by Andrew Bowles

"We have become desolate."

It was a rainy September afternoon in Sunnydale when Willow Rosenberg walked into the diner. She made her way to a corner booth, far from the other customers, and sat down.

It was Yom Kippur, the Day of Atonement, and Willow had used the religious holiday as a convenient excuse to skip the day's classes at UC-Sunnydale. This was supposed to be a day of sacrifice, a sundown- to-sundown fast, but she stopped believing in sacrifice some time ago. Her best friend had sacrificed herself, and as far as Willow could tell, all sacrifice got you was a shiny new tombstone, leaving everyone around you to pick up the pieces. She had had enough of sacrifice, and she had damn sure had enough of picking up the pieces.

A waitress--her nametag identified her as Dottie--made her way to Willow's booth. "Can I get you anything?" she offered, with the slightest hint of a Southern accent.

"Just a Pepsi," Willow replied, barely glancing up from the table.

In a few moments Dottie emerged with a chilled can of Pepsi, a glass of ice and a straw. Placing them on the table as she passed, she drawled, "Let me know if there's anything else you need."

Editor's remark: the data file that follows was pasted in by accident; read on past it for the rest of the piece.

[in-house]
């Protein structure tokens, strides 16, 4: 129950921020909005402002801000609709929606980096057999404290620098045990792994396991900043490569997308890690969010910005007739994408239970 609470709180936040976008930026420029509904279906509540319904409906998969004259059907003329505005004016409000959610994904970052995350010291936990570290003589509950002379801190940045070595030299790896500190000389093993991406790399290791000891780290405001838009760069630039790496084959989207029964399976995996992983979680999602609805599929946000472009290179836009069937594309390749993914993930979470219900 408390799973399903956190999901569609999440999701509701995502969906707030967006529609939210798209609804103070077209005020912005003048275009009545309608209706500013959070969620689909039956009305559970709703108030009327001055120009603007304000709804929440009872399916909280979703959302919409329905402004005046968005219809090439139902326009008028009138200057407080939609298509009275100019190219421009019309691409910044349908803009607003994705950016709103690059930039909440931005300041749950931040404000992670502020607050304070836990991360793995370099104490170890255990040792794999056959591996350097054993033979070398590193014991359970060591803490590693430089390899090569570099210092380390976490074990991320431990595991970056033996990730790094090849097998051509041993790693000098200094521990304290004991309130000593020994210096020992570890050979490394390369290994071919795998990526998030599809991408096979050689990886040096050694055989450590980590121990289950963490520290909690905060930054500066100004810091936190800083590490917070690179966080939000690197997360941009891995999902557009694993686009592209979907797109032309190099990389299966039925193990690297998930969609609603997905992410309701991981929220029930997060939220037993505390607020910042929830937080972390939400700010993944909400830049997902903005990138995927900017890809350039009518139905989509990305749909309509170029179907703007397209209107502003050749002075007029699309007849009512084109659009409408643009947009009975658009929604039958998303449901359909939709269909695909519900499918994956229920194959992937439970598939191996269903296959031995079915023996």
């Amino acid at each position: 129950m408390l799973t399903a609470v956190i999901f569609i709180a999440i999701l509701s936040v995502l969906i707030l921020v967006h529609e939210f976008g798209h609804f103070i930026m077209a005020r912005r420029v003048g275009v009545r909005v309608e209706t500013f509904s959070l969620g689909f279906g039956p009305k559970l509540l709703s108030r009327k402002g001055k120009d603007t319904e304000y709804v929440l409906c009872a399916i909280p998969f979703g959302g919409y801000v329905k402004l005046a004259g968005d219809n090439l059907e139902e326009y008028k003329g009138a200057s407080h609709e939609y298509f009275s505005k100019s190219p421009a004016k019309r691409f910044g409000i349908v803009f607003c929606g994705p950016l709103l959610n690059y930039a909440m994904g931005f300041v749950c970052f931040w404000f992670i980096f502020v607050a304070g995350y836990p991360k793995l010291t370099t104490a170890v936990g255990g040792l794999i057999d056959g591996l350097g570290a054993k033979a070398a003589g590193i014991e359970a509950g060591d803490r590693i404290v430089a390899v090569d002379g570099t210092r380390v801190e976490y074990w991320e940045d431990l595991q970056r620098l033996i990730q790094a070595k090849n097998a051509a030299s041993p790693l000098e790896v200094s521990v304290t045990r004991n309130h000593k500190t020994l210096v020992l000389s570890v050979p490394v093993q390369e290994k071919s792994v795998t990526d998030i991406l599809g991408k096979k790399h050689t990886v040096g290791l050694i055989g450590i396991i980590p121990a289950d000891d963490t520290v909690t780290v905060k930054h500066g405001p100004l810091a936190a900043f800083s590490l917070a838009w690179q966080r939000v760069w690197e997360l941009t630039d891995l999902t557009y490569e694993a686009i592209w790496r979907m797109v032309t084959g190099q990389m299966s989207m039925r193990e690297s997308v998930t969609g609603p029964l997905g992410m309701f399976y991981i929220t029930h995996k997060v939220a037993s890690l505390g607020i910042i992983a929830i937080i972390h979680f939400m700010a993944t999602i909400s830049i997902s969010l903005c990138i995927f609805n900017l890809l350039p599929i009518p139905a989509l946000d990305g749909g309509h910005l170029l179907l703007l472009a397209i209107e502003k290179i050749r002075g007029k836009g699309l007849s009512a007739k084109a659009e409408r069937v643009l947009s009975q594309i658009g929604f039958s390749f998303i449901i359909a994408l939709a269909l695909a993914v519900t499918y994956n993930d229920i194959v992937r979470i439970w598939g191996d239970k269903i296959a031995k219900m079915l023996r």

Willow didn't bother with the glass, opting to sip the Pepsi straight from the can. The soda, a clear violation of the Yom Kippur fast, was less an act of blatant defiance than a response to a basic need. She wasn't capable of defiance anymore. She could barely do need.

It wasn't always like this for her. Before Buffy's death, she had cared so much about so many things. About her friends, the world, herself. But now it seemed pointless, downright frivolous, to care. After all, she was living on a Hellmouth, and Buffy, the Slayer, the one person who stood half a chance against the forces of evil that swarmed around Sunnydale was long gone. With Faith in prison and very much alive, there wasn't even hope of a new Slayer being called. Willow knew that they would all die, just as Buffy had. It was only a matter of time.

She finished the Pepsi and left a couple of dollars on the table for Dottie, enough to cover the price of the soda plus a generous tip. Even in her current state Willow refused to be discourteous. She carried the can with her as she left the diner. Once outside, she crumpled it with her hand and threw it on the wet sidewalk, disgusted.

It reminded her too much of herself. Empty.


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